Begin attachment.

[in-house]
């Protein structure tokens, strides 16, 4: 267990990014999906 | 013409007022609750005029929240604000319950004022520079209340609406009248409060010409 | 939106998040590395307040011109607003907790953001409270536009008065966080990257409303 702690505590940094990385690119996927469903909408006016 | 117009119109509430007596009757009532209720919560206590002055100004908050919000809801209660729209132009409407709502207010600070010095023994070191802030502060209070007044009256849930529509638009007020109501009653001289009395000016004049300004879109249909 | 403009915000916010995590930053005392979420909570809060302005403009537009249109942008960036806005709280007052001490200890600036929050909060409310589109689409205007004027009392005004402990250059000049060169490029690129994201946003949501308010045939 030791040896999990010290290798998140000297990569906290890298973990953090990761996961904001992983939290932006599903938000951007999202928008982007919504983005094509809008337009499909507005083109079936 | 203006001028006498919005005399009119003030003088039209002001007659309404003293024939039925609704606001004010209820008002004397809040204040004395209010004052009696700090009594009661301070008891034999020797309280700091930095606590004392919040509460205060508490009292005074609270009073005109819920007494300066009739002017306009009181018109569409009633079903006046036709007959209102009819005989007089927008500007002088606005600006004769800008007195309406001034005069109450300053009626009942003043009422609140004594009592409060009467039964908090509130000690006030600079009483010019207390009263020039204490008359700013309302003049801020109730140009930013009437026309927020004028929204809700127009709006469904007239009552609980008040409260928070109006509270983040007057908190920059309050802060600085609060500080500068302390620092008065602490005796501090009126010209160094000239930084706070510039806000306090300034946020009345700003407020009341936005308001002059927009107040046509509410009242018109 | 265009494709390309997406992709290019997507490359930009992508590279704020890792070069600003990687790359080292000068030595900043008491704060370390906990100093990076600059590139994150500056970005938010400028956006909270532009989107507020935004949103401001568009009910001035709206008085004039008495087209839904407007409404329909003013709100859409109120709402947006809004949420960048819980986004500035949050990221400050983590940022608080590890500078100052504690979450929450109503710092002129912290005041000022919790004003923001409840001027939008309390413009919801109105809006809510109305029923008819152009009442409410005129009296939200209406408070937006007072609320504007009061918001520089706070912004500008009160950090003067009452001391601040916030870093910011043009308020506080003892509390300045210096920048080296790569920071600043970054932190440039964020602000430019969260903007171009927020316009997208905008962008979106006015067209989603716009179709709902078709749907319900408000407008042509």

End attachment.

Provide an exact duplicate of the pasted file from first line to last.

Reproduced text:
[in-house]
């Protein structure tokens, strides 16, 4: 267990990014999906 | 013409007022609750005029929240604000319950004022520079209340609406009248409060010409 | 939106998040590395307040011109607003907790953001409270536009008065966080990257409303 702690505590940094990385690119996927469903909408006016 | 117009119109509430007596009757009532209720919560206590002055100004908050919000809801209660729209132009409407709502207010600070010095023994070191802030502060209070007044009256849930529509638009007020109501009653001289009395000016004049300004879109249909 | 403009915000916010995590930053005392979420909570809060302005403009537009249109942008960036806005709280007052001490200890600036929050909060409310589109689409205007004027009392005004402990250059000049060169490029690129994201946003949501308010045939 030791040896999990010290290798998140000297990569906290890298973990953090990761996961904001992983939290932006599903938000951007999202928008982007919504983005094509809008337009499909507005083109079936 | 203006001028006498919005005399009119003030003088039209002001007659309404003293024939039925609704606001004010209820008002004397809040204040004395209010004052009696700090009594009661301070008891034999020797309280700091930095606590004392919040509460205060508490009292005074609270009073005109819920007494300066009739002017306009009181018109569409009633079903006046036709007959209102009819005989007089927008500007002088606005600006004769800008007195309406001034005069109450300053009626009942003043009422609140004594009592409060009467039964908090509130000690006030600079009483010019207390009263020039204490008359700013309302003049801020109730140009930013009437026309927020004028929204809700127009709006469904007239009552609980008040409260928070109006509270983040007057908190920059309050802060600085609060500080500068302390620092008065602490005796501090009126010209160094000239930084706070510039806000306090300034946020009345700003407020009341936005308001002059927009107040046509509410009242018109 | 265009494709390309997406992709290019997507490359930009992508590279704020890792070069600003990687790359080292000068030595900043008491704060370390906990100093990076600059590139994150500056970005938010400028956006909270532009989107507020935004949103401001568009009910001035709206008085004039008495087209839904407007409404329909003013709100859409109120709402947006809004949420960048819980986004500035949050990221400050983590940022608080590890500078100052504690979450929450109503710092002129912290005041000022919790004003923001409840001027939008309390413009919801109105809006809510109305029923008819152009009442409410005129009296939200209406408070937006007072609320504007009061918001520089706070912004500008009160950090003067009452001391601040916030870093910011043009308020506080003892509390300045210096920048080296790569920071600043970054932190440039964020602000430019969260903007171009927020316009997208905008962008979106006015067209989603716009179709709902078709749907319900408000407008042509």